If Christmas trees where seen from outside, the mercenaries would charge in through the front door and set the tree in flames. The flames are put out and the house saved, but the doors become locked and the deafening silence remains.
I had no way of leaving Greenland for the time being and I was told that I could go seek refuge at the local inn where I could wait out the cold for a better day for safe travels.
However, mercenaries are also here at the local inn and women are slaves to them, or so it seems. The women satisfy the mercenaries in an attempt to poison their beverages. As their breasts creep up to their eyes, the lingering poison is dropped and soon after their hearts stop.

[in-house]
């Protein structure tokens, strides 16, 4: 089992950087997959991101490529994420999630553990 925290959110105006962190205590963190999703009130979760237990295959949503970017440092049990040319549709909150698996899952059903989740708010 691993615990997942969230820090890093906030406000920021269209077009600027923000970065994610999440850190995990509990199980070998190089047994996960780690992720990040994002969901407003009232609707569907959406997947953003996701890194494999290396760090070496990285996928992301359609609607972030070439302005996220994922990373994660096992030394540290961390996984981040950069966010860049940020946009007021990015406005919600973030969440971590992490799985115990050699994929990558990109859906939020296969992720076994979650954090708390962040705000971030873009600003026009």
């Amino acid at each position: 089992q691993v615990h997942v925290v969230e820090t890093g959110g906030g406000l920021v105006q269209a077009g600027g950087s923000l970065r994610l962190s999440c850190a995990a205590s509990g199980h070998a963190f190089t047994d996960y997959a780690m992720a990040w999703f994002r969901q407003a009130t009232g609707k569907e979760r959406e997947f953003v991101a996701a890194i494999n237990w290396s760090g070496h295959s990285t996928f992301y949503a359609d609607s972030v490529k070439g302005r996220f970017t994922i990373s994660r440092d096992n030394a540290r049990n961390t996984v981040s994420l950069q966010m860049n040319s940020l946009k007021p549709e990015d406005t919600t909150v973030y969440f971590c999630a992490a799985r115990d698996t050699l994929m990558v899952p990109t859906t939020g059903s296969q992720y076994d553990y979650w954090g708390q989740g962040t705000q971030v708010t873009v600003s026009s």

The women here are seen as heroes and gallant warriors for the sacrifices they have to make to bring peace and order back to Greenland.
God bless their souls, as the only monsters in this world are humans and if children are put to bed at night saying there is no such thing, a terrible element of mendacity rusts the souls of innocence.
The treatment of the Greenlandic people is one of sad torment and grief; the evil hordes spend their money on destroying humanity on Christmas where families are together instead of giving to the poor or donating to a wonderful cause.
This entry is too sad to keep, I threw it into the fires of a burning Christmas tree that was about to go out.
(to be continued …)
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The Sun disappears in Holland during the festive season; St. Jabiru is believed to be living somewhere within the underground waiting to give gifts to children who have been behaving.